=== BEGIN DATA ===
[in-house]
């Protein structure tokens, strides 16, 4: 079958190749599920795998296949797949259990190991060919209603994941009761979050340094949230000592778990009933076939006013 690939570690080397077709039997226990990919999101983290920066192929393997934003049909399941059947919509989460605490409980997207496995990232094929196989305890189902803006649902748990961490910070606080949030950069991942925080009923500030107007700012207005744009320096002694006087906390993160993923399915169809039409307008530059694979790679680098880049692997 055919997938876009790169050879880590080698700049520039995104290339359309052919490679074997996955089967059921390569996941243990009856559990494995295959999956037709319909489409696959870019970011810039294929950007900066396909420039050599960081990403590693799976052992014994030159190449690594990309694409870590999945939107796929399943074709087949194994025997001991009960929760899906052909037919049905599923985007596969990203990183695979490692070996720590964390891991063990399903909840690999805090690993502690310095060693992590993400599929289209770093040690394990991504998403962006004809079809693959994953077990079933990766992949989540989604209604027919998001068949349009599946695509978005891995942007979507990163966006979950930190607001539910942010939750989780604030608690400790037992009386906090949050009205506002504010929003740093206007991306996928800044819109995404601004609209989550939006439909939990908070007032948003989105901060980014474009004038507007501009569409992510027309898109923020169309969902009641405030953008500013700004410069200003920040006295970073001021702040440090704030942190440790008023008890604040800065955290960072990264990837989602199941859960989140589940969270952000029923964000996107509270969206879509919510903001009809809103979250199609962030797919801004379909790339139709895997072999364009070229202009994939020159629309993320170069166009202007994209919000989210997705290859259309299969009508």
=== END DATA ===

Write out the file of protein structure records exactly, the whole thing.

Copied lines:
[in-house]
């Protein structure tokens, strides 16, 4: 079958190749599920795998296949797949259990190991060919209603994941009761979050340094949230000592778990009933076939006013 690939570690080397077709039997226990990919999101983290920066192929393997934003049909399941059947919509989460605490409980997207496995990232094929196989305890189902803006649902748990961490910070606080949030950069991942925080009923500030107007700012207005744009320096002694006087906390993160993923399915169809039409307008530059694979790679680098880049692997 055919997938876009790169050879880590080698700049520039995104290339359309052919490679074997996955089967059921390569996941243990009856559990494995295959999956037709319909489409696959870019970011810039294929950007900066396909420039050599960081990403590693799976052992014994030159190449690594990309694409870590999945939107796929399943074709087949194994025997001991009960929760899906052909037919049905599923985007596969990203990183695979490692070996720590964390891991063990399903909840690999805090690993502690310095060693992590993400599929289209770093040690394990991504998403962006004809079809693959994953077990079933990766992949989540989604209604027919998001068949349009599946695509978005891995942007979507990163966006979950930190607001539910942010939750989780604030608690400790037992009386906090949050009205506002504010929003740093206007991306996928800044819109995404601004609209989550939006439909939990908070007032948003989105901060980014474009004038507007501009569409992510027309898109923020169309969902009641405030953008500013700004410069200003920040006295970073001021702040440090704030942190440790008023008890604040800065955290960072990264990837989602199941859960989140589940969270952000029923964000996107509270969206879509919510903001009809809103979250199609962030797919801004379909790339139709895997072999364009070229202009994939020159629309993320170069166009202007994209919000989210997705290859259309299969009508």